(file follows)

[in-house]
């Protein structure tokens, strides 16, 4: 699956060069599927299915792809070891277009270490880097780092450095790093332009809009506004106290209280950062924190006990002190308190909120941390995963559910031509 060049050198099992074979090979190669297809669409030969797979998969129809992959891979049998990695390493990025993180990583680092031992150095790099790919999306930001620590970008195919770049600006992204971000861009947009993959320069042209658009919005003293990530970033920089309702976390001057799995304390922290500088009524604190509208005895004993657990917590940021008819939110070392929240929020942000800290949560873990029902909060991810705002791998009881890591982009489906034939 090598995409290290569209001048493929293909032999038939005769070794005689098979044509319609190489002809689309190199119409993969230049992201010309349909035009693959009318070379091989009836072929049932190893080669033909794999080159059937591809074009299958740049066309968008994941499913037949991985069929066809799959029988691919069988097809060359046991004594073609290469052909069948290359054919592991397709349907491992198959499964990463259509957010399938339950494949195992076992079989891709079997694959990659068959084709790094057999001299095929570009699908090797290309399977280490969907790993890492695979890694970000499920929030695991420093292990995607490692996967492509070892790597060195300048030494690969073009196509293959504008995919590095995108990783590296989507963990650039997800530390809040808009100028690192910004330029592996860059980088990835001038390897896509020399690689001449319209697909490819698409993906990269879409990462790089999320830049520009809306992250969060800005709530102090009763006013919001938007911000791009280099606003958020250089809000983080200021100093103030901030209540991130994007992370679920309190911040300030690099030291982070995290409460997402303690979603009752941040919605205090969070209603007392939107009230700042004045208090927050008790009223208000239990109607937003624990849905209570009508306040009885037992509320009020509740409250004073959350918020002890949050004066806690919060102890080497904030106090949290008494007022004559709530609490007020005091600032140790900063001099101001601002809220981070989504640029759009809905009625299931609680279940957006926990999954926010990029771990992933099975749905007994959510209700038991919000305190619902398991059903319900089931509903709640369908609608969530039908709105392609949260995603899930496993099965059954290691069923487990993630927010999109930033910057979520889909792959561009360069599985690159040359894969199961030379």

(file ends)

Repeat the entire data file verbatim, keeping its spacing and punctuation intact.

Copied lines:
[in-house]
């Protein structure tokens, strides 16, 4: 699956060069599927299915792809070891277009270490880097780092450095790093332009809009506004106290209280950062924190006990002190308190909120941390995963559910031509 060049050198099992074979090979190669297809669409030969797979998969129809992959891979049998990695390493990025993180990583680092031992150095790099790919999306930001620590970008195919770049600006992204971000861009947009993959320069042209658009919005003293990530970033920089309702976390001057799995304390922290500088009524604190509208005895004993657990917590940021008819939110070392929240929020942000800290949560873990029902909060991810705002791998009881890591982009489906034939 090598995409290290569209001048493929293909032999038939005769070794005689098979044509319609190489002809689309190199119409993969230049992201010309349909035009693959009318070379091989009836072929049932190893080669033909794999080159059937591809074009299958740049066309968008994941499913037949991985069929066809799959029988691919069988097809060359046991004594073609290469052909069948290359054919592991397709349907491992198959499964990463259509957010399938339950494949195992076992079989891709079997694959990659068959084709790094057999001299095929570009699908090797290309399977280490969907790993890492695979890694970000499920929030695991420093292990995607490692996967492509070892790597060195300048030494690969073009196509293959504008995919590095995108990783590296989507963990650039997800530390809040808009100028690192910004330029592996860059980088990835001038390897896509020399690689001449319209697909490819698409993906990269879409990462790089999320830049520009809306992250969060800005709530102090009763006013919001938007911000791009280099606003958020250089809000983080200021100093103030901030209540991130994007992370679920309190911040300030690099030291982070995290409460997402303690979603009752941040919605205090969070209603007392939107009230700042004045208090927050008790009223208000239990109607937003624990849905209570009508306040009885037992509320009020509740409250004073959350918020002890949050004066806690919060102890080497904030106090949290008494007022004559709530609490007020005091600032140790900063001099101001601002809220981070989504640029759009809905009625299931609680279940957006926990999954926010990029771990992933099975749905007994959510209700038991919000305190619902398991059903319900089931509903709640369908609608969530039908709105392609949260995603899930496993099965059954290691069923487990993630927010999109930033910057979520889909792959561009360069599985690159040359894969199961030379």